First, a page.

The Ongoing Battle with Drugs

             Have we lost the War on Drugs? The War on Drugs officially started in 1972 with President Nixon declaring that drug law enforcement was not strict enough. To enforce the laws of the original Harrison Act, a new and intensified plan was to be enacted. The war reached its peak during the Reagan and Bush administrations, in which $67 billion was spent in enforcement of drug laws. The plan had worked relatively well until near the end of the Bush administration and drug use overall was down. But the Clinton administration has not been as effective and it is time to determine what our next course of action will be regarding drug enforcement. Prisons are becoming increasingly overcrowded and many people are being labeled as “hard criminals” as a result of experimentation with soft drugs. There are many possible courses of action to take, but the best one is not very clear-cut. America has always had a tremendous demand for illegal drugs. And simple economic principles will show that when there is a large demand for a product someone will supply it. It is just like any other precious commodity and follows the same theory of “buy low, sell high”. Foreign sources have historically supplied this great demand. Latin America’s drug lords have always been a very big problem for the United States. It can be virtually impossible to catch them in a position to make an arrest. The power and support that these drug lords receive can almost overwhelm authorities trying to stop them (Burdge 2). One of the largest ever drug traffickers was Pablo Escobar Gaviria, he was so large and powerful, not even the court system could punish him when he was arrested and detained. The arresting officers were killed and nine different judges would not try the case due to threats on their lives. Then the official records disappeared from the courthouse and there could not be a trial. His net worth grew to almost $2 billion and he was helping the people of his n...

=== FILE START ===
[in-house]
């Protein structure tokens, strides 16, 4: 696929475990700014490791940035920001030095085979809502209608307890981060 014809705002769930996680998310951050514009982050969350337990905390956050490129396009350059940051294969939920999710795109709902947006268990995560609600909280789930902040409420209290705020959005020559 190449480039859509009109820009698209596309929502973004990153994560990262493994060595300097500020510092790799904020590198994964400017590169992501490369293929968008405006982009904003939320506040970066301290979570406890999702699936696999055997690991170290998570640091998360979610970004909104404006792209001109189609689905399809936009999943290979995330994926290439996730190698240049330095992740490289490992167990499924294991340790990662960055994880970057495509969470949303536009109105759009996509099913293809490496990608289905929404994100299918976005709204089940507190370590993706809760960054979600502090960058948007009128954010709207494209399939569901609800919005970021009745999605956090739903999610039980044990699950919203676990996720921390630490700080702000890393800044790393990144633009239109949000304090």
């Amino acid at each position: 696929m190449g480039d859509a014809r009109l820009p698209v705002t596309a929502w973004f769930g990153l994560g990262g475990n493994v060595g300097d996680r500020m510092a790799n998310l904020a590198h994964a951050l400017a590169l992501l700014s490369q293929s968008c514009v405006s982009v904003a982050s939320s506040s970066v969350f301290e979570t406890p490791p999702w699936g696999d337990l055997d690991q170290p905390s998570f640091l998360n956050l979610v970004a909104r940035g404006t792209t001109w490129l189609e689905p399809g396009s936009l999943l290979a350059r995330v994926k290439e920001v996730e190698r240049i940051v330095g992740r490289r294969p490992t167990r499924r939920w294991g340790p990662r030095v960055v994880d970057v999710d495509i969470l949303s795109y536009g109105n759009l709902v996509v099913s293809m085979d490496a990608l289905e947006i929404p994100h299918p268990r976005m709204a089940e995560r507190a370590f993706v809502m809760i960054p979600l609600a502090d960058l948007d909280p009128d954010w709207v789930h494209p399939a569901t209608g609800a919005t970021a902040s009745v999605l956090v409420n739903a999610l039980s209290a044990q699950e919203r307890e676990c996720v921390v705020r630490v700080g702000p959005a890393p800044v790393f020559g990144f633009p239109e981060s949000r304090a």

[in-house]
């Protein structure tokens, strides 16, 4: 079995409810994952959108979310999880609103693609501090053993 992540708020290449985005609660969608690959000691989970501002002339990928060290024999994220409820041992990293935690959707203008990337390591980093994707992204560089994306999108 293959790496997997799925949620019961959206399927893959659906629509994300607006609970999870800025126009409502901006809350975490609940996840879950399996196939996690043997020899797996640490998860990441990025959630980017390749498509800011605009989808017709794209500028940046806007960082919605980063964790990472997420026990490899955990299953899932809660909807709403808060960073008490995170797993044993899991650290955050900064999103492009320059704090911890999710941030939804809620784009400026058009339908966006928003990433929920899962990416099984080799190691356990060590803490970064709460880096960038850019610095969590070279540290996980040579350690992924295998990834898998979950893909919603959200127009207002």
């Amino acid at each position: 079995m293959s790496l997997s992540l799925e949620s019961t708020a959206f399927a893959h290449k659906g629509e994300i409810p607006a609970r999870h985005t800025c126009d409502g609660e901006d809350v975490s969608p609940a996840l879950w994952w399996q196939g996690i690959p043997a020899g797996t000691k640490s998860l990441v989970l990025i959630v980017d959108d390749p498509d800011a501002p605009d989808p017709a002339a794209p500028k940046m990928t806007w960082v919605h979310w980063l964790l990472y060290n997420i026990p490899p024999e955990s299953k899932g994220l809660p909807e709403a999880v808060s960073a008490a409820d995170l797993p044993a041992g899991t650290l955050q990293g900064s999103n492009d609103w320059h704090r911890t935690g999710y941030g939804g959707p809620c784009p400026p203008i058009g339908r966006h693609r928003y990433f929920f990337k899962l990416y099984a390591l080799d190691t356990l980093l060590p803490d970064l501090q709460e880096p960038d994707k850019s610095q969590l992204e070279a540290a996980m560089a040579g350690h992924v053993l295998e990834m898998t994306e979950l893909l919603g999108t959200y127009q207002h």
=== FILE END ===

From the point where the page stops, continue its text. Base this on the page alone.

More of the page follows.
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The Ongoing Battle with Drugs. (1969, December 31). In Retrieved 12:52, December 06, 2016, from